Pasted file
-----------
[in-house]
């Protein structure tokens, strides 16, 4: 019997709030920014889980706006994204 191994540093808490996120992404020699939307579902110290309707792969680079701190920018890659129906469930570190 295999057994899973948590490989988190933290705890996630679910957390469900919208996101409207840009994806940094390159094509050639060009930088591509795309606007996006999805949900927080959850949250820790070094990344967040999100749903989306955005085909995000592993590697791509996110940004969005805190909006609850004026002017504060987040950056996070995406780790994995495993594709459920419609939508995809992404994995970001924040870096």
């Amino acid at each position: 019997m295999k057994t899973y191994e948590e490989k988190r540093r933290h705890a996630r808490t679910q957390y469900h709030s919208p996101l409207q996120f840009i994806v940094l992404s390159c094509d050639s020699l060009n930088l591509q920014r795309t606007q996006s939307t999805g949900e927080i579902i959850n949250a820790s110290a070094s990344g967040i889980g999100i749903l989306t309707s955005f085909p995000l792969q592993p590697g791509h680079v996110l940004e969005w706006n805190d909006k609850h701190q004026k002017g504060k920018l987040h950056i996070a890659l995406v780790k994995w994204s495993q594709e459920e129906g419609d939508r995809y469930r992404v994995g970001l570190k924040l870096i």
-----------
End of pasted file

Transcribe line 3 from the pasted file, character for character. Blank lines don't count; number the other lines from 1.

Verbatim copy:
């Amino acid at each position: 019997m295999k057994t899973y191994e948590e490989k988190r540093r933290h705890a996630r808490t679910q957390y469900h709030s919208p996101l409207q996120f840009i994806v940094l992404s390159c094509d050639s020699l060009n930088l591509q920014r795309t606007q996006s939307t999805g949900e927080i579902i959850n949250a820790s110290a070094s990344g967040i889980g999100i749903l989306t309707s955005f085909p995000l792969q592993p590697g791509h680079v996110l940004e969005w706006n805190d909006k609850h701190q004026k002017g504060k920018l987040h950056i996070a890659l995406v780790k994995w994204s495993q594709e459920e129906g419609d939508r995809y469930r992404v994995g970001l570190k924040l870096i």